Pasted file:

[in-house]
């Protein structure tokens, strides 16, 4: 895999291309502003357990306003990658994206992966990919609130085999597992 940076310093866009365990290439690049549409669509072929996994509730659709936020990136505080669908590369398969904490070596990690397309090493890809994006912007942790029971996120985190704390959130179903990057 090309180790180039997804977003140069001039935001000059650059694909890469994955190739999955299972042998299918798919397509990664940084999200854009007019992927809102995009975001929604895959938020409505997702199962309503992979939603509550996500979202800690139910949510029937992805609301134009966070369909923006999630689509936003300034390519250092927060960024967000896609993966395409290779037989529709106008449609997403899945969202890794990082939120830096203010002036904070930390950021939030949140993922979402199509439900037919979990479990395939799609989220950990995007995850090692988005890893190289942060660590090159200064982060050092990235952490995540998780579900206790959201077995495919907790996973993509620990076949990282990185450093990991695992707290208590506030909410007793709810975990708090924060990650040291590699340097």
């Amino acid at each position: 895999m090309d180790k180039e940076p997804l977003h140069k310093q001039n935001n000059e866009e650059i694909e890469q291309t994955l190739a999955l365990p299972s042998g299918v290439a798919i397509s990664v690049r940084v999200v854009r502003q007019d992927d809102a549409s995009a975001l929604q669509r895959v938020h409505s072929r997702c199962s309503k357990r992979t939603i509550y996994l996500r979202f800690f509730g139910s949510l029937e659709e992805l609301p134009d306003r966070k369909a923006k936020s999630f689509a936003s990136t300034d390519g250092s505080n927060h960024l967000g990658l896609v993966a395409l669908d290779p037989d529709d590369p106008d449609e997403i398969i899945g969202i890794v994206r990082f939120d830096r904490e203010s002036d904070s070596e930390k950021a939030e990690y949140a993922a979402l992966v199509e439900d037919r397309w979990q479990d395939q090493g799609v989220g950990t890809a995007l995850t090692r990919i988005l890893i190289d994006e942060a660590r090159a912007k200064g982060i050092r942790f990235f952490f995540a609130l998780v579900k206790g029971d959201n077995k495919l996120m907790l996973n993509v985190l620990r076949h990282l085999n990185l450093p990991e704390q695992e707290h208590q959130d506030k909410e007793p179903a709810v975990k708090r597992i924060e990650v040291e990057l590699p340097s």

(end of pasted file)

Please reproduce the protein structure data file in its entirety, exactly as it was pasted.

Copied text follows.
[in-house]
């Protein structure tokens, strides 16, 4: 895999291309502003357990306003990658994206992966990919609130085999597992 940076310093866009365990290439690049549409669509072929996994509730659709936020990136505080669908590369398969904490070596990690397309090493890809994006912007942790029971996120985190704390959130179903990057 090309180790180039997804977003140069001039935001000059650059694909890469994955190739999955299972042998299918798919397509990664940084999200854009007019992927809102995009975001929604895959938020409505997702199962309503992979939603509550996500979202800690139910949510029937992805609301134009966070369909923006999630689509936003300034390519250092927060960024967000896609993966395409290779037989529709106008449609997403899945969202890794990082939120830096203010002036904070930390950021939030949140993922979402199509439900037919979990479990395939799609989220950990995007995850090692988005890893190289942060660590090159200064982060050092990235952490995540998780579900206790959201077995495919907790996973993509620990076949990282990185450093990991695992707290208590506030909410007793709810975990708090924060990650040291590699340097």
């Amino acid at each position: 895999m090309d180790k180039e940076p997804l977003h140069k310093q001039n935001n000059e866009e650059i694909e890469q291309t994955l190739a999955l365990p299972s042998g299918v290439a798919i397509s990664v690049r940084v999200v854009r502003q007019d992927d809102a549409s995009a975001l929604q669509r895959v938020h409505s072929r997702c199962s309503k357990r992979t939603i509550y996994l996500r979202f800690f509730g139910s949510l029937e659709e992805l609301p134009d306003r966070k369909a923006k936020s999630f689509a936003s990136t300034d390519g250092s505080n927060h960024l967000g990658l896609v993966a395409l669908d290779p037989d529709d590369p106008d449609e997403i398969i899945g969202i890794v994206r990082f939120d830096r904490e203010s002036d904070s070596e930390k950021a939030e990690y949140a993922a979402l992966v199509e439900d037919r397309w979990q479990d395939q090493g799609v989220g950990t890809a995007l995850t090692r990919i988005l890893i190289d994006e942060a660590r090159a912007k200064g982060i050092r942790f990235f952490f995540a609130l998780v579900k206790g029971d959201n077995k495919l996120m907790l996973n993509v985190l620990r076949h990282l085999n990185l450093p990991e704390q695992e707290h208590q959130d506030k909410e007793p179903a709810v975990k708090r597992i924060e990650v040291e990057l590699p340097s």